Think men on online dating dating sites for recently separated are dodgy? We’ve all heard about the bad behaviour of men who date online, but what about women?
Four men reveal all to Antonia Hoyle. Read this: Think men on online dating sites are dodgy? Carleton Smith, 55, is a divorced private chef from Chilham, Kent. He has been internet dating since he and his wife of seven years, Christabel, 49, a writer, separated in 2008.
They have two sons, aged 11 and ten. My date had the same dark blonde hair as her profile photo had suggested and her facial features were similar. But in the flesh she was plain and dumpy, not sylph-like and pretty, and as soon as I spotted her waiting for me in a bar in Canterbury for our first date in January 2010, it was clear she had doctored her picture. You’re not tall and thin! But, by that point, I’d been internet dating for two years and had been told one lie too many. It wasn’t to be the last either. When a beautiful cafe owner I met later that year flashed her stockings while cooking me roast lamb at her pretty house a few miles away, I was entranced.
The lamb was left uneaten. But after seducing me, she admitted she was not 55, as she’d claimed, but 60. All women lie about their age online to get men’s interest,’ she explained. Another one bit the dust. If a woman was prepared to lie so early on in our relationship, it didn’t have a future. I began online dating six months after my wife Christabel and I separated five years ago.
It seemed more convenient than using the lonely hearts columns and I felt I was too old to chat up women in bars and clubs. Christabel and I remain great friends. We enjoy regular Sunday lunches together and if there’s someone I’m considering introducing our sons to, Christabel — who’s been with a new boyfriend for the past two years — will meet her first. Do my dates feel threatened?
My longest relationship was with Alison, a 50-something financial broker I met online in July 2010. But I was torn between spending time with Alison and seeing my boys. After two years, she ended it, saying she didn’t feel like a big enough part of my life. For the first two years of dating online, I subscribed to a dating service run by one national newspaper.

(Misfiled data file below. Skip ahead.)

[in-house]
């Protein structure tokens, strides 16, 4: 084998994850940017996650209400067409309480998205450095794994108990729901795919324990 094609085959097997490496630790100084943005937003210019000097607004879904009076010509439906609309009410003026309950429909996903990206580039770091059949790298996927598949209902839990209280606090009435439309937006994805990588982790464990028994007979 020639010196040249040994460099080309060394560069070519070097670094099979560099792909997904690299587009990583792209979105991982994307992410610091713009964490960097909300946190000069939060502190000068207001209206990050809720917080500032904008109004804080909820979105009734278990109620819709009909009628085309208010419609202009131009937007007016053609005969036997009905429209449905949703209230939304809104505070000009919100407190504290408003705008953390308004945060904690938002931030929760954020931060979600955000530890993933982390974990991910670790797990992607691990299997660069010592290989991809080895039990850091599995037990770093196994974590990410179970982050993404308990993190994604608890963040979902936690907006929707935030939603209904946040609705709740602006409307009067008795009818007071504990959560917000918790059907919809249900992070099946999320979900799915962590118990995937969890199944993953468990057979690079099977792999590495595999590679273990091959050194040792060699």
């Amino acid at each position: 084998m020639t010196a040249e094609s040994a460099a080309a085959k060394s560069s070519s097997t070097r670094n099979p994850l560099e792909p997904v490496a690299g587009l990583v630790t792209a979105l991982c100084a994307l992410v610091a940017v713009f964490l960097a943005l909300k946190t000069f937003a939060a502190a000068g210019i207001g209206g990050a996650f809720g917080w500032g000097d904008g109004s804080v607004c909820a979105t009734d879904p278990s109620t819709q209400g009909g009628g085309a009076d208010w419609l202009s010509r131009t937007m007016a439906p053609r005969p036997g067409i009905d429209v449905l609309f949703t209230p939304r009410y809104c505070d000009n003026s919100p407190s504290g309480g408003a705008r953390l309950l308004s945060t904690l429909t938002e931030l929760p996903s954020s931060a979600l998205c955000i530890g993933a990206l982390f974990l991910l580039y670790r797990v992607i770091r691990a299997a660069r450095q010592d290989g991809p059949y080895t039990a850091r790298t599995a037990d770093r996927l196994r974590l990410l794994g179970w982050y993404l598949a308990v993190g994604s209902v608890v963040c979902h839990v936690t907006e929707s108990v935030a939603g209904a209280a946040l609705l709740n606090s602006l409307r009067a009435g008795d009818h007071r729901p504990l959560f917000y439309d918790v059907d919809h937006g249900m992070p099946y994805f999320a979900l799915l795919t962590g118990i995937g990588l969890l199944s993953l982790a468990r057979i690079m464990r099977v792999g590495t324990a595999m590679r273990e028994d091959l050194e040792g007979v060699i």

But the women on it just seemed obsessed with sex. Think you’re ready to move in with your partner? Is the economy to blame for rising divorce rates? On my first date, a stunning solicitor turned up at my home in a BMW and designer dress. A mere five minutes after we met, she suggested the pair of us perform an unprintable sex act.
I’m no prude, but I was shocked. When I said I wanted her to leave she looked taken aback, as if I should have been turned on. Men are often lambasted for sexual malpractice with women they meet online, but women, it seems to me, are by far the more permissive gender. Now, I am on match.
Britain’s biggest online dating website for professionals. For the last few months, I have been seeing a chef my age I met on the site. She is, to put it bluntly, bonkers. Before we even met, she admitted she’d come to snoop through the windows of my house to check I was above board. Nor are my children overly enamoured with her. Once she threw their clothes out of the window in a bizarre attempt to make them laugh.